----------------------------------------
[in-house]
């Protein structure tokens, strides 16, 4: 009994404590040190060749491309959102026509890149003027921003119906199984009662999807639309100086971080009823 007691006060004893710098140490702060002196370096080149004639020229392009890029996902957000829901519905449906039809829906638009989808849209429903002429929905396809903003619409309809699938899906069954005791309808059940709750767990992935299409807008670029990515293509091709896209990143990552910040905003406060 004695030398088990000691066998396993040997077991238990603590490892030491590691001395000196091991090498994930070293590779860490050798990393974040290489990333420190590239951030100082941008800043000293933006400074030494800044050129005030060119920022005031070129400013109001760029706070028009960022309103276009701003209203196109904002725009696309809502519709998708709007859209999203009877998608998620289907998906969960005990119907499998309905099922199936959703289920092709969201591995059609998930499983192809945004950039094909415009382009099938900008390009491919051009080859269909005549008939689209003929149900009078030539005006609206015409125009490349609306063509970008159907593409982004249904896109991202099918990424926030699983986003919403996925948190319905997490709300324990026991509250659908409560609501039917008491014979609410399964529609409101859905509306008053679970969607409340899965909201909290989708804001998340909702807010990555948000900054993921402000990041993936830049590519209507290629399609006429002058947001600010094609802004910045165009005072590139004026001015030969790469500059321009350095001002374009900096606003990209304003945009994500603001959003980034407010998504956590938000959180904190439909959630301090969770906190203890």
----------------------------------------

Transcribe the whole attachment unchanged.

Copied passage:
[in-house]
């Protein structure tokens, strides 16, 4: 009994404590040190060749491309959102026509890149003027921003119906199984009662999807639309100086971080009823 007691006060004893710098140490702060002196370096080149004639020229392009890029996902957000829901519905449906039809829906638009989808849209429903002429929905396809903003619409309809699938899906069954005791309808059940709750767990992935299409807008670029990515293509091709896209990143990552910040905003406060 004695030398088990000691066998396993040997077991238990603590490892030491590691001395000196091991090498994930070293590779860490050798990393974040290489990333420190590239951030100082941008800043000293933006400074030494800044050129005030060119920022005031070129400013109001760029706070028009960022309103276009701003209203196109904002725009696309809502519709998708709007859209999203009877998608998620289907998906969960005990119907499998309905099922199936959703289920092709969201591995059609998930499983192809945004950039094909415009382009099938900008390009491919051009080859269909005549008939689209003929149900009078030539005006609206015409125009490349609306063509970008159907593409982004249904896109991202099918990424926030699983986003919403996925948190319905997490709300324990026991509250659908409560609501039917008491014979609410399964529609409101859905509306008053679970969607409340899965909201909290989708804001998340909702807010990555948000900054993921402000990041993936830049590519209507290629399609006429002058947001600010094609802004910045165009005072590139004026001015030969790469500059321009350095001002374009900096606003990209304003945009994500603001959003980034407010998504956590938000959180904190439909959630301090969770906190203890």